David Webster’s 13th briefing on sanctions makes for disturbing reading. The figures from DWP have consistently and substantially underestimated the numbers of people undergoing sanctions; the effect of taking account of the high rate of sanctions for Universal Credit claimants is almost to double the reported figures. Key issues, such as suspension of Housing Benefit, have been misreported to Parliament. Although the rate of sanctions has slowed, sanctions have by now been imposed on most longer term claimants of JSA, and 85% of those unemployed for more than three years.
|0-3 months||3-6 months||6 months-1 year||1-2 years||2-3 years||3-4 years||4-5 years|
|% of individual claimants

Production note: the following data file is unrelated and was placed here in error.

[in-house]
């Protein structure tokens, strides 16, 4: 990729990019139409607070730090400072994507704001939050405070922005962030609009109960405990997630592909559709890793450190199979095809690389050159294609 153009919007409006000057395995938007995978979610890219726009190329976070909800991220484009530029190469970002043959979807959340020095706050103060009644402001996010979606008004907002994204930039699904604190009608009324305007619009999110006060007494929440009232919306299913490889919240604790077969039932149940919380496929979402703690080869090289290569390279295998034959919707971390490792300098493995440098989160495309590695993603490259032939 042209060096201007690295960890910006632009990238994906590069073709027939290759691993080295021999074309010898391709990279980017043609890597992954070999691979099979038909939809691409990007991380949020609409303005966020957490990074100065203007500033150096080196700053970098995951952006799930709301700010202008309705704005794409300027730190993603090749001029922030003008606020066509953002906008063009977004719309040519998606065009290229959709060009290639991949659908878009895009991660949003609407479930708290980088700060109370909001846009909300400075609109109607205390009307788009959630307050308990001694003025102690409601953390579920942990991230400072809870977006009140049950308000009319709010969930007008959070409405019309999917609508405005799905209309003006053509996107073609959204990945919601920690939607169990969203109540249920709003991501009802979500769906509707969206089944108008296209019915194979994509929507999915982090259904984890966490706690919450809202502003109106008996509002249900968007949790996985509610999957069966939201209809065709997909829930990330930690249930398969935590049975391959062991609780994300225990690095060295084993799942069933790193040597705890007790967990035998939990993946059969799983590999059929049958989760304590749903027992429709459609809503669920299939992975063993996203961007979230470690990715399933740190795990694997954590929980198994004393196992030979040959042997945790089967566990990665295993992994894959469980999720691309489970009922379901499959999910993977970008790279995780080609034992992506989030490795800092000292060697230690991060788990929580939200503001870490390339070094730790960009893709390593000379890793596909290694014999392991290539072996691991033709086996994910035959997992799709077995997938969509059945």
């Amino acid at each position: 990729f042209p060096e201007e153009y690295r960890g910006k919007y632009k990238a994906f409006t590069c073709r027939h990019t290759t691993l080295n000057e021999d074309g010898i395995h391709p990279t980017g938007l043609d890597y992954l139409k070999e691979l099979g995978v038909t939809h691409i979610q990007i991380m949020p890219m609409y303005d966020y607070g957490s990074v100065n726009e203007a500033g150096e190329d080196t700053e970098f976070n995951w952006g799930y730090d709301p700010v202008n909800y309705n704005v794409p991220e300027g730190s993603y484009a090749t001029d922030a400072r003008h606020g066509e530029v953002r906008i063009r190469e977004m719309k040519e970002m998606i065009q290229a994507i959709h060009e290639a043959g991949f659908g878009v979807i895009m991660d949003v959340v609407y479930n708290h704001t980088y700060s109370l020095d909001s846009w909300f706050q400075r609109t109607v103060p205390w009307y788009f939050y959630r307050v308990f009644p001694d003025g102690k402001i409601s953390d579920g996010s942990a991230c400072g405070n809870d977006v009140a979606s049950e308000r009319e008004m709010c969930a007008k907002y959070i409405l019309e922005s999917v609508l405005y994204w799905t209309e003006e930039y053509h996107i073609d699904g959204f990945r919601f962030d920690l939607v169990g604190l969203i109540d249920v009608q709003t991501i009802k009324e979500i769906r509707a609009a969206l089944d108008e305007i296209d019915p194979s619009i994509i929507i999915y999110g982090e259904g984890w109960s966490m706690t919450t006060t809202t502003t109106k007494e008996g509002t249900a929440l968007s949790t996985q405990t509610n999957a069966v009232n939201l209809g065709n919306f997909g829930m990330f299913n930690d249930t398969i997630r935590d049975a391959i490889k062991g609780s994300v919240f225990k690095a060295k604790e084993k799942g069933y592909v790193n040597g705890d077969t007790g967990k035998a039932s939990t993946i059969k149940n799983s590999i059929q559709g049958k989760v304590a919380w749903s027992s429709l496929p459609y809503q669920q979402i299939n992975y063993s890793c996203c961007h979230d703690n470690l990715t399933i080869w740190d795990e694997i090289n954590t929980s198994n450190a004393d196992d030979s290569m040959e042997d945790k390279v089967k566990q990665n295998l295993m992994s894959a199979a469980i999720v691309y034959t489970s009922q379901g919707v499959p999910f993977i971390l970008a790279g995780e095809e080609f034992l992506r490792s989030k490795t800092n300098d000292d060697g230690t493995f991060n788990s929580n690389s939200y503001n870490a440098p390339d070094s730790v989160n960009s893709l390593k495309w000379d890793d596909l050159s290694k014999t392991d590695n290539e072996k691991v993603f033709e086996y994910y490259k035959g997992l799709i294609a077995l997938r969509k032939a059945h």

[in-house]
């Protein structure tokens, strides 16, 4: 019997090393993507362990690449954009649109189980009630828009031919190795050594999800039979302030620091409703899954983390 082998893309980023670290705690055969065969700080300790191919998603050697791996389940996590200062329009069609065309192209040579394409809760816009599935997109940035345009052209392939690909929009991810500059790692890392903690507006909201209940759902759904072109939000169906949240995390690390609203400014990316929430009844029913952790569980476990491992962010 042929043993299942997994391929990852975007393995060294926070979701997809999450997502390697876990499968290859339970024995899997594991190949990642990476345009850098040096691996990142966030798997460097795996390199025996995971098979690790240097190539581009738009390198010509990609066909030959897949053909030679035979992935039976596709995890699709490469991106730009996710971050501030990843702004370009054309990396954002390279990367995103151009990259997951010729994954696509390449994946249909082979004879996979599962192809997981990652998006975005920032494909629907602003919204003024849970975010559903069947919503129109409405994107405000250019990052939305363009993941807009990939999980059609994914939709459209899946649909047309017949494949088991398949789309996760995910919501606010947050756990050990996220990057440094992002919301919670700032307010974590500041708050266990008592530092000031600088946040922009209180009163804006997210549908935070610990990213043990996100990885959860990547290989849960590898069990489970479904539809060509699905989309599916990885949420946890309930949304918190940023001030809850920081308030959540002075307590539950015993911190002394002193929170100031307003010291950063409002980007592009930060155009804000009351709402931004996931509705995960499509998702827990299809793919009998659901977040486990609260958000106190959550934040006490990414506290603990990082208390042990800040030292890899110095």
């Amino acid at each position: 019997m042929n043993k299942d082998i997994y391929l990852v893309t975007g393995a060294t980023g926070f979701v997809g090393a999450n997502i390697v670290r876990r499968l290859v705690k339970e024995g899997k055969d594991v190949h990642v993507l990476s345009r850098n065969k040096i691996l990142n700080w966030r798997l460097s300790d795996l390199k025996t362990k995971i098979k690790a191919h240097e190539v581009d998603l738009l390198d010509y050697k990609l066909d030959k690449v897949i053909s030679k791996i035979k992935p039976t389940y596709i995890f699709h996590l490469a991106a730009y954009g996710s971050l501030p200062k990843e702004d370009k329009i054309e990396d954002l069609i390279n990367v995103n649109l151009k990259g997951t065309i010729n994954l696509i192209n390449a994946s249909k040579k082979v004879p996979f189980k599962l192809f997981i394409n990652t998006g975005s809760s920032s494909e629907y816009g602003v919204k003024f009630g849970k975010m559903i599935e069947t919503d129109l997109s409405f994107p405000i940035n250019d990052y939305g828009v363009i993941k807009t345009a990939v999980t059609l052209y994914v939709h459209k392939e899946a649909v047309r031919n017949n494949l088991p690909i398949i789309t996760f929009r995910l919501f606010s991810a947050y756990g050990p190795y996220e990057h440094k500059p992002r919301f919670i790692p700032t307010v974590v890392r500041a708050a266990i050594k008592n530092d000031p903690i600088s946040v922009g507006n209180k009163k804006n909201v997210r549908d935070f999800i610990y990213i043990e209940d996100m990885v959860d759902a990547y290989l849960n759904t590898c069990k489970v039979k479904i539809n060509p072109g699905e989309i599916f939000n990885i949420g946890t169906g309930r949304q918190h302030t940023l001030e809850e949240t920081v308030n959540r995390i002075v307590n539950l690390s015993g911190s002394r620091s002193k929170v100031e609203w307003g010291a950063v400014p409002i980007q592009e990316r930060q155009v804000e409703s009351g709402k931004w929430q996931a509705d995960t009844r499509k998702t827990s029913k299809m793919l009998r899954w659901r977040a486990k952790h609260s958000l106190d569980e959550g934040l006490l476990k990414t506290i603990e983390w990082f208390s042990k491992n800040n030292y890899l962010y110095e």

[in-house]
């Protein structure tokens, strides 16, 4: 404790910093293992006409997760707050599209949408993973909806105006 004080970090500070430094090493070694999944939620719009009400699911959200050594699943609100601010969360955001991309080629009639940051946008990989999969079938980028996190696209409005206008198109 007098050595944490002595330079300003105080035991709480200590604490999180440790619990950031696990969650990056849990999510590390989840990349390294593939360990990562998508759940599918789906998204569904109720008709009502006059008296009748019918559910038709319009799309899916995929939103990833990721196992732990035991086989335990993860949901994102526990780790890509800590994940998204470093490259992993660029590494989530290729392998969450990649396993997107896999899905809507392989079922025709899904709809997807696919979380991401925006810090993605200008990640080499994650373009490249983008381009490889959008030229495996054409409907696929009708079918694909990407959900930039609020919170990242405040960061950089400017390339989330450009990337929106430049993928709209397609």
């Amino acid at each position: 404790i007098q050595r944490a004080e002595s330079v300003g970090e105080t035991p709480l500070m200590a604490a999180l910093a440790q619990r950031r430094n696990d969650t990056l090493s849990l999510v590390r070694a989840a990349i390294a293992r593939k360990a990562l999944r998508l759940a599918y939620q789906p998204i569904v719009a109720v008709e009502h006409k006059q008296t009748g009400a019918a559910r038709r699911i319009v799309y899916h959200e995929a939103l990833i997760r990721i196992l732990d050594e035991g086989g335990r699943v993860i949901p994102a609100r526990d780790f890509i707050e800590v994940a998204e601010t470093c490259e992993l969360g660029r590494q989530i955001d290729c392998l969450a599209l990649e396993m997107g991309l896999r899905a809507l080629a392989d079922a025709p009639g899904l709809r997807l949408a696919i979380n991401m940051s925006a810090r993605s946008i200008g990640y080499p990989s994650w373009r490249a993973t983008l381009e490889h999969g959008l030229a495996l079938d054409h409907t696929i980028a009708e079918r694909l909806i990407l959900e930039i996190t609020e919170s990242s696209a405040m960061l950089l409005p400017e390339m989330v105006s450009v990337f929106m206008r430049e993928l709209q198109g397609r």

|% of these claimants sanctioned||6||15||24||37||49||85||n.a.|
The long-awaited report from the Public Accounts Committee does not address these issues. Their strongest criticism is that the DWP seem not to know what the effects of sanctions are. They are attracted by the idea of a warning system, which has been trialled and, David argues, has already been shown not to work. They call for greater evidence for consistency between offices – in other words, for targets.